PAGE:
Respect is such a lost value in today's culture, especially since the most recent presidential campaign. Its polarizing nature has brought out the worst in humanity.

Studies have been telling us that there's immense power in respect. Something as simple as the act of treating others as though they really matter goes a long way.

If you're wondering how to show up with behaviors that earn respect, here are eight that will increase your tribe over time.

You make decisions that communicate, "I can be trusted."

A trustworthy person is a reliable person who makes fair and just decisions. Even when a decision is not popular amongst all parties, this person will command respect because, looking back in her heart of hearts, it was the best decision and the right thing to do at that particular time.

You display humility.

This often-misunderstood word first struck me in the context of leadership when Jim Collins mentioned it in his seminal book Good to Great. Collins basically said that the best leaders direct their ego away from themselves to the larger goal of leading their company to greatness. These leaders, as Collins determined in his study, gain an edge through displaying both fierce professional will and extreme personal humility. This paradoxical mix creates superb financial results.

You steward your money well.

Instead of blowing their money on lavish lifestyles and things that have no redeeming value, good stewards accumulate wealth and financially support causes that make the world a better place. Need an idea? Try giving to Charity: Water, a nonprofit organization that provides clean and safe drinking water to people in developing nations. We take drinking water for granted every single day. But get this: One in 10 people around the world lack access to clean water. Let's steward our finances well.

You speak from the heart to persuade others.

In ancient Hebrew, there's a Proverb that says, "The wise in heart will be called understanding, and sweetness of speech increases persuasiveness." Let me ask you: Ever sat down with a sage to get advice? This is a person who commands respect by discerning, from her heart, what's in yours. It's a person with gracious insight and common sense who speaks truth to you, unlike many others. Her natural speech and words instruct and teach, and she commands the presence of others in a room.

You are understanding (which also persuades).

This is part 2 of "speaking from the heart to persuade others." You see, being an understanding person means being an insightful person--having insight, gaining insight, or giving insight. You are able to connect by listening with the other person's feelings in mind (empathy), going below symptom-level to understand root causes. And when you speak from the heart, you impart knowledge and wisdom to others; your words are persuasive.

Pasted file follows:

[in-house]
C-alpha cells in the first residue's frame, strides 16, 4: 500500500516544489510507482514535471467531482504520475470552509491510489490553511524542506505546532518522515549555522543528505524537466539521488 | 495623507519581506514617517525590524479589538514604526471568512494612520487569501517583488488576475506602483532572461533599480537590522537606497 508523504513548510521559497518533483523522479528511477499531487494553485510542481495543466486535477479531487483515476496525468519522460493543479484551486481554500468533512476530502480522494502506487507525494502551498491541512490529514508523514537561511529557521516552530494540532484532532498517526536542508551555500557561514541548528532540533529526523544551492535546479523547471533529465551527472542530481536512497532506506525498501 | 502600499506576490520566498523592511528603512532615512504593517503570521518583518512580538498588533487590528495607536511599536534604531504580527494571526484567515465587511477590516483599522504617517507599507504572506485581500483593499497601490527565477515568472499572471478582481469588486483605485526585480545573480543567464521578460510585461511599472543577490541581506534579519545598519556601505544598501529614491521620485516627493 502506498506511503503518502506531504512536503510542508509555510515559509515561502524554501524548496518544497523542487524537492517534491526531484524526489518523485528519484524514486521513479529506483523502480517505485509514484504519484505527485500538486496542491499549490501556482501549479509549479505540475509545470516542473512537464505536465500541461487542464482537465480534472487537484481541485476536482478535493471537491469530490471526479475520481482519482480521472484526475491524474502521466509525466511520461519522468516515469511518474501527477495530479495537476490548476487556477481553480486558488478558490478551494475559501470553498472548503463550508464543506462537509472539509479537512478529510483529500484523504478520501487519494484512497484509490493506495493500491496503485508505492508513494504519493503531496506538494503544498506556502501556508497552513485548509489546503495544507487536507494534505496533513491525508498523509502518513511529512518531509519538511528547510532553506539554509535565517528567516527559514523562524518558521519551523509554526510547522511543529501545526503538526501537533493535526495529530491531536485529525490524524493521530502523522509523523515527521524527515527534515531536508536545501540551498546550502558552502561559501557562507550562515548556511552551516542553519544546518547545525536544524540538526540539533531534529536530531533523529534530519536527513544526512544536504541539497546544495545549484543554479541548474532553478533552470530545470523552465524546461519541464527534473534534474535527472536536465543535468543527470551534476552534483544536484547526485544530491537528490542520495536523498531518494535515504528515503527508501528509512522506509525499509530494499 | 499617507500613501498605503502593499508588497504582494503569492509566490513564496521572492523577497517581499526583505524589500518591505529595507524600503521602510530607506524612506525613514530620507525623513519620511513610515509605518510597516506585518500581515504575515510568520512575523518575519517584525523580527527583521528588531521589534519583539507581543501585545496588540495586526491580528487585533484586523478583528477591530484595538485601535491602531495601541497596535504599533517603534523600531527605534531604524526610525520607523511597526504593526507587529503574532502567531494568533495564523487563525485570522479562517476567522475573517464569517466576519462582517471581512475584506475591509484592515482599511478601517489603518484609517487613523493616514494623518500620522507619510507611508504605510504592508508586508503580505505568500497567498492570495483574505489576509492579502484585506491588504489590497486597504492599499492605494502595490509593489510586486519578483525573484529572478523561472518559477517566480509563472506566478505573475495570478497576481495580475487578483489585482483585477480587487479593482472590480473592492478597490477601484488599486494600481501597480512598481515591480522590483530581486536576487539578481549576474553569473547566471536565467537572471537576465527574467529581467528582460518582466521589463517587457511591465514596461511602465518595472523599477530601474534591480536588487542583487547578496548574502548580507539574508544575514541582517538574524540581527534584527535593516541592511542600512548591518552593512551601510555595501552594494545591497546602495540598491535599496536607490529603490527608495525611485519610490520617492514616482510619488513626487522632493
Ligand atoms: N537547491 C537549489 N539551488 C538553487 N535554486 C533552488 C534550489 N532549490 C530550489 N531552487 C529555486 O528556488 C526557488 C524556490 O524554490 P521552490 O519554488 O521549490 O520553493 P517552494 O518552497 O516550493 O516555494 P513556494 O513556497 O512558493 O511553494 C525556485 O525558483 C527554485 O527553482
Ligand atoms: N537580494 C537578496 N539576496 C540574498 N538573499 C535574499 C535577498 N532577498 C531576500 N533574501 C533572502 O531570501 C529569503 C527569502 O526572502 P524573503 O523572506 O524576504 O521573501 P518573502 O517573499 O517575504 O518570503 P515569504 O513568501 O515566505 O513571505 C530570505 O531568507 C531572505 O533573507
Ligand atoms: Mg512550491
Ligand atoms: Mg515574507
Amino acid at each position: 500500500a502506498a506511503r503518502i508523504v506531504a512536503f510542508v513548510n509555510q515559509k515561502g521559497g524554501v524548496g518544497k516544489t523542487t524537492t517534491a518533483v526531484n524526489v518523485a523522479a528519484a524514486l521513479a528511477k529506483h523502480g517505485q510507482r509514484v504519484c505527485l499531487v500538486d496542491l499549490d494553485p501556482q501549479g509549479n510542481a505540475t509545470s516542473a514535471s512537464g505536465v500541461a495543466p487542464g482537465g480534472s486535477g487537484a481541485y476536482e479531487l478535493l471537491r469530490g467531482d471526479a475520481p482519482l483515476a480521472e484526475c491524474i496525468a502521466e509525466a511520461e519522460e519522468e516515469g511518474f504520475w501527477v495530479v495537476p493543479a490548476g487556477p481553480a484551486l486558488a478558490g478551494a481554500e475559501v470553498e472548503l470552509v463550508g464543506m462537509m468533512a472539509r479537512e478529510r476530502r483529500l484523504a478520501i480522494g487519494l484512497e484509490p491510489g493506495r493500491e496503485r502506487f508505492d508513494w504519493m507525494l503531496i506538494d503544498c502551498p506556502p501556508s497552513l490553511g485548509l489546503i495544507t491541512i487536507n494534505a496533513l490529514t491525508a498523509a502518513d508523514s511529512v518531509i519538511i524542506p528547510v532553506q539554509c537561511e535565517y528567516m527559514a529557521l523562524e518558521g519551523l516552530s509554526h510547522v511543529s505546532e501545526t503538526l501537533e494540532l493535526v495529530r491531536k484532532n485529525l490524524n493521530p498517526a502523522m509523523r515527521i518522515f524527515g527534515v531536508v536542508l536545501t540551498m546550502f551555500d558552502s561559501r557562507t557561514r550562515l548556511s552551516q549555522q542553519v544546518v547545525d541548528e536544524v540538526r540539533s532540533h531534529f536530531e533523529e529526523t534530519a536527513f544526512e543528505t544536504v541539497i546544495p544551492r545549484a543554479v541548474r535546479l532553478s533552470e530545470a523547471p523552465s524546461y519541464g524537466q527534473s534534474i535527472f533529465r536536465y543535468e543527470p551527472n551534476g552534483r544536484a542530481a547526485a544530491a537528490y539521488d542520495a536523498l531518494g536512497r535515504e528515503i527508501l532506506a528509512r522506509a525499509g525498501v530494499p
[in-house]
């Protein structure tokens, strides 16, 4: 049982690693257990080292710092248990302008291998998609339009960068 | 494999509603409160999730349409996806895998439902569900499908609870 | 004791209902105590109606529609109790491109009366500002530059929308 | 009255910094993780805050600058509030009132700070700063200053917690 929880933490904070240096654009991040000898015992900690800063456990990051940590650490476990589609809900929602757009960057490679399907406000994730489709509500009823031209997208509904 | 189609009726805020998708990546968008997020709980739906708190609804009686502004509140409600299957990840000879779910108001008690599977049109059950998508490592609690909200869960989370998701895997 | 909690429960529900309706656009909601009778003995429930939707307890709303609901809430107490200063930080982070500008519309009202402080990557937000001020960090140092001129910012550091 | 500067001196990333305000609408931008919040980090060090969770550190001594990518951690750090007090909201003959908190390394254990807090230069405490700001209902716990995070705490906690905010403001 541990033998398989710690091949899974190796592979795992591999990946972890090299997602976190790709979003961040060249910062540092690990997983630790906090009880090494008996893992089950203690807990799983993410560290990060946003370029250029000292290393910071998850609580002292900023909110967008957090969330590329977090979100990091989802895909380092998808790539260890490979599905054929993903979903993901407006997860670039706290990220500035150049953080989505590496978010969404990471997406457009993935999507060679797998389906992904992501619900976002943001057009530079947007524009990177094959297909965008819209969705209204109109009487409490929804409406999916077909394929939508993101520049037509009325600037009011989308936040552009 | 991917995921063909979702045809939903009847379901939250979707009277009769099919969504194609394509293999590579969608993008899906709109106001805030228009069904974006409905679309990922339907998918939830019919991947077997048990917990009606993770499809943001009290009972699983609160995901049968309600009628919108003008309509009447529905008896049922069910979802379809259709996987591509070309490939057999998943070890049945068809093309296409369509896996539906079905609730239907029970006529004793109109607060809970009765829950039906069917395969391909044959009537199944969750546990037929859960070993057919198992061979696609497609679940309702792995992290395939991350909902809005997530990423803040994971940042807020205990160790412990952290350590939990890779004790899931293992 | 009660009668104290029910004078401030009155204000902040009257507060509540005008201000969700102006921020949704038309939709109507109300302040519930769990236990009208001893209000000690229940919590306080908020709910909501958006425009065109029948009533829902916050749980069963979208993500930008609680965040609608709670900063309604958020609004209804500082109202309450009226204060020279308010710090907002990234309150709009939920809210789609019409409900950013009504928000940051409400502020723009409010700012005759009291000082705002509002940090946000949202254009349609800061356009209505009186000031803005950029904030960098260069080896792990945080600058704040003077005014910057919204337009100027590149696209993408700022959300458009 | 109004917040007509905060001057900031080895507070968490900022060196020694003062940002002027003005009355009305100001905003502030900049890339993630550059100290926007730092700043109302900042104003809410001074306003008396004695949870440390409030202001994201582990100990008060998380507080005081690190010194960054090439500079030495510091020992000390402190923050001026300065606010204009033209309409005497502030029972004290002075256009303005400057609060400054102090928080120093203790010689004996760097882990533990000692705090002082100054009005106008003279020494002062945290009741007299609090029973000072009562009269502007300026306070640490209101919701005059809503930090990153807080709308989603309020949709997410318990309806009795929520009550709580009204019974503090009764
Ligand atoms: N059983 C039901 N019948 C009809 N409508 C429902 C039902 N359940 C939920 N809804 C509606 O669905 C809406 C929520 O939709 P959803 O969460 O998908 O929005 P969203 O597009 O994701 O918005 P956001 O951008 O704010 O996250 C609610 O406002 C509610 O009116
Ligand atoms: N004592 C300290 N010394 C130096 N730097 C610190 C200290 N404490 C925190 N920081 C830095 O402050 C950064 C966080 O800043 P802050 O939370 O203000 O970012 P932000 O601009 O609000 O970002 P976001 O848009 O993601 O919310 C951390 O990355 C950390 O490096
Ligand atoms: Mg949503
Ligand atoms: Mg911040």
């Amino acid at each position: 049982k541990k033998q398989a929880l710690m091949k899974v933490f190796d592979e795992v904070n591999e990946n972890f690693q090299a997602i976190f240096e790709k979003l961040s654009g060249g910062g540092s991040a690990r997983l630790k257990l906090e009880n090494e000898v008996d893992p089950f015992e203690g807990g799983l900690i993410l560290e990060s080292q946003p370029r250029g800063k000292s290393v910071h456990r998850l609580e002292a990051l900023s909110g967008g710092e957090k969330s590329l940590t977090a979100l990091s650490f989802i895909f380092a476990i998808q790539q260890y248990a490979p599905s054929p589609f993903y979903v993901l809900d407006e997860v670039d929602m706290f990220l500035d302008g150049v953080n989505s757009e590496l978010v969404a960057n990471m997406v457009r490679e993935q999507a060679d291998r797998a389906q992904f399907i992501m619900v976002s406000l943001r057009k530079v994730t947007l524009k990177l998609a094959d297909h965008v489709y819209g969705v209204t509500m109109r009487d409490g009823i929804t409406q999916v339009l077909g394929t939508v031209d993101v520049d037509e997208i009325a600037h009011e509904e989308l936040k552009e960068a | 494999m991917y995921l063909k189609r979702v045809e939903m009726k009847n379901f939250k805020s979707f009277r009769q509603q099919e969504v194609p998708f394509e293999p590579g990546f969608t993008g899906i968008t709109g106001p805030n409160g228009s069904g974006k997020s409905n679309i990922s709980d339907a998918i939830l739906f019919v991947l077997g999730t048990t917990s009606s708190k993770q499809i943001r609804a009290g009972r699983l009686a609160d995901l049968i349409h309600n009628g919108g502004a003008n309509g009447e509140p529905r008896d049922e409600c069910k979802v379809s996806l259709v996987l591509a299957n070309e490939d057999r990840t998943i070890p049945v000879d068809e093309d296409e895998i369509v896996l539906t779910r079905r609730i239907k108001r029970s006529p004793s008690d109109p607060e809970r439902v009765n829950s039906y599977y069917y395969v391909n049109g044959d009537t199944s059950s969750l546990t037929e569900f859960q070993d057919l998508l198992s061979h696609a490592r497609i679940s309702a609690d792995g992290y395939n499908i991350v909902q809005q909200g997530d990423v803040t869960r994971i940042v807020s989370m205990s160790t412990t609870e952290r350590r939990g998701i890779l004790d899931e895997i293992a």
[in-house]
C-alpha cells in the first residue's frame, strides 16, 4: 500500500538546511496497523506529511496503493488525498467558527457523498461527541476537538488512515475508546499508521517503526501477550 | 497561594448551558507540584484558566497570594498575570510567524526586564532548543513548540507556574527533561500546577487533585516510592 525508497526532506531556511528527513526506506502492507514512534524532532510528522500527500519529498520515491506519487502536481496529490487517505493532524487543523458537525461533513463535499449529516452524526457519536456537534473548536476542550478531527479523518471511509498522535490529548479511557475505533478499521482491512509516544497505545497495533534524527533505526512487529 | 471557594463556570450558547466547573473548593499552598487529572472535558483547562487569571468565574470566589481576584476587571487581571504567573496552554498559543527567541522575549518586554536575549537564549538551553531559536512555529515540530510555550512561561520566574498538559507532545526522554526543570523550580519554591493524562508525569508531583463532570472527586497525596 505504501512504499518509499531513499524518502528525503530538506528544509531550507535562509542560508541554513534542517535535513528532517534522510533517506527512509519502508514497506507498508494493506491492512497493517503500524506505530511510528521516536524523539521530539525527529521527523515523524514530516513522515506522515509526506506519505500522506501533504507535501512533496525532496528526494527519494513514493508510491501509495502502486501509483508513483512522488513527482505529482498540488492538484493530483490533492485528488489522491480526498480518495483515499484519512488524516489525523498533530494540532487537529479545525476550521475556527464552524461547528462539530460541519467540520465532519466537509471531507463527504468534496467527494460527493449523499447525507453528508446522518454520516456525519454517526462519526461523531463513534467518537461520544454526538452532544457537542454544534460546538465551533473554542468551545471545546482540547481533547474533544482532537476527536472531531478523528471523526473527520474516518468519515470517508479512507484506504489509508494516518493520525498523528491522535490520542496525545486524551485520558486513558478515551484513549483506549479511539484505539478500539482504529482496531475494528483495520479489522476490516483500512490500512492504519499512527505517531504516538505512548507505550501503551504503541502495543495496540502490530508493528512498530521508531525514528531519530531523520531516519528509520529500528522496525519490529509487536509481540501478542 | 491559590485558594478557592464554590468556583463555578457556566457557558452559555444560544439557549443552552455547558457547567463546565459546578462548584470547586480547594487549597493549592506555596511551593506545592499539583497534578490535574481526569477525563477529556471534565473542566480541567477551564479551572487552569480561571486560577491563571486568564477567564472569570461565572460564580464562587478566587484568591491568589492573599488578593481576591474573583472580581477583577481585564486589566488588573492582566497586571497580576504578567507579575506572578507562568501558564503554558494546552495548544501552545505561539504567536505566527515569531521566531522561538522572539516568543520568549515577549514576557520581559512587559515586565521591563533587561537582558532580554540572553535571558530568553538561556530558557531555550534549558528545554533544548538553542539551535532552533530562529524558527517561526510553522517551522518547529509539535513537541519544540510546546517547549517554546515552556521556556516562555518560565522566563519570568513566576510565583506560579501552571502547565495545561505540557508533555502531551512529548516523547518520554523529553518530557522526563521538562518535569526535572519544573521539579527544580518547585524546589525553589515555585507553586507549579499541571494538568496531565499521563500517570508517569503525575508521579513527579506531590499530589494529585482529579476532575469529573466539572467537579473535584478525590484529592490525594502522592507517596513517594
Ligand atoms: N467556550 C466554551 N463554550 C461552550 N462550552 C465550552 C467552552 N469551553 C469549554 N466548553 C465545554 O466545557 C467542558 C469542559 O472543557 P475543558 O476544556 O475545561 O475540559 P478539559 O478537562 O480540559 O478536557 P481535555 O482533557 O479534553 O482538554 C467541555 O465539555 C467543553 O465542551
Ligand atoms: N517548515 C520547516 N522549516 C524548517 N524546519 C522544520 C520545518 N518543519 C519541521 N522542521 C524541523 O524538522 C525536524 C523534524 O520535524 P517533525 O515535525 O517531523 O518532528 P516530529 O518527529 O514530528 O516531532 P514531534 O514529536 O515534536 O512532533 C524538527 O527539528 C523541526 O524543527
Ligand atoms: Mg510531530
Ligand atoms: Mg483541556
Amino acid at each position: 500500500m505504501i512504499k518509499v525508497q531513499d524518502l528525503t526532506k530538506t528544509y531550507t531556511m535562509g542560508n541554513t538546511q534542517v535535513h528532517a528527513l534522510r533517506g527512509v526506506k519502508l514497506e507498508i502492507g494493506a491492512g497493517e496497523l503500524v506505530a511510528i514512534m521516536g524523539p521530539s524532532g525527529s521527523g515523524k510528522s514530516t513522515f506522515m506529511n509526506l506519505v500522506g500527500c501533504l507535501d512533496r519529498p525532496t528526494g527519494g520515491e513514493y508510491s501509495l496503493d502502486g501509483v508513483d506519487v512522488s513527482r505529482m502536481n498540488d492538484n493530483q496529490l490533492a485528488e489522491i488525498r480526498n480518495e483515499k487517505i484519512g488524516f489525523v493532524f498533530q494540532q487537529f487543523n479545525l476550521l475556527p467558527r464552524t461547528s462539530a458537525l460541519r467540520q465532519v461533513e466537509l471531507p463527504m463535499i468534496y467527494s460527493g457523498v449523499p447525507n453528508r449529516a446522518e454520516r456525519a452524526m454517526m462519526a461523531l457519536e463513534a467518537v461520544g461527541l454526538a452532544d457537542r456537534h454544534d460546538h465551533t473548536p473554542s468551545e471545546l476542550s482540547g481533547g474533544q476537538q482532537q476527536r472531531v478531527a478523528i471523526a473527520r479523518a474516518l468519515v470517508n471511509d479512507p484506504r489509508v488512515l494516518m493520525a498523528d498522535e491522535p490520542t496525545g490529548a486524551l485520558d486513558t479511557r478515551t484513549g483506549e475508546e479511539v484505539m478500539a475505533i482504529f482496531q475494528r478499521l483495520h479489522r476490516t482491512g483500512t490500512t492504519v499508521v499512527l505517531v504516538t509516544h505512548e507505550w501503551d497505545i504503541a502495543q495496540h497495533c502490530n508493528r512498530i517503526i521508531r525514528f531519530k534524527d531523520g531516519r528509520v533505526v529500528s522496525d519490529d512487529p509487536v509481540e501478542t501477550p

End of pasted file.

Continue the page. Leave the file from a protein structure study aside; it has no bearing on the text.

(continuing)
You have self-awareness, so you listen to advice.

Imagine going about your business thinking that "this is the right way," but realizing later you were miserably wrong. I see this in clients all the time, a tendency to plow ahead with "Lone Ranger syndrome," convinced they have all the answers. A person steeped in ignorance or stomping on the path of least resistance, without soliciting the advice of others--above and below his or her line of vision--is, simply, a fool by definition.

You are slow to anger.

A lack of self-control leads to many unwanted emotions, including unfiltered anger. Ask the CEO of Restoration Hardware Holdings, who last year went off on his whole company with a flaming internal memo written mostly with the caps lock on. Anger is one powerful, and quite normal, human emotion. But it needs to be expressed in a healthy way. There's a place and time for appropriate anger, and we all have to learn how to manage it, or it will manage us. In the end, it's best to listen much, speak little, and not become angry; for anger doesn't make us good.

You respect others back.

There's nothing more inspiring than working in a culture where people value the noble traits of respect and dignity, which increase collaboration and teamwork. Ask Cheryl Bachelder, CEO of Popeyes Louisiana Kitchen. When she took over as CEO in 2007, the company was in a bad financial place. She and her team made a conscious decision to create a new workplace (with rigorous measures) where people were treated with respect and dignity, yet challenged to perform at the highest level. As a result, silos were broken, franchisees began to listen, and collaboration increased because people were valued.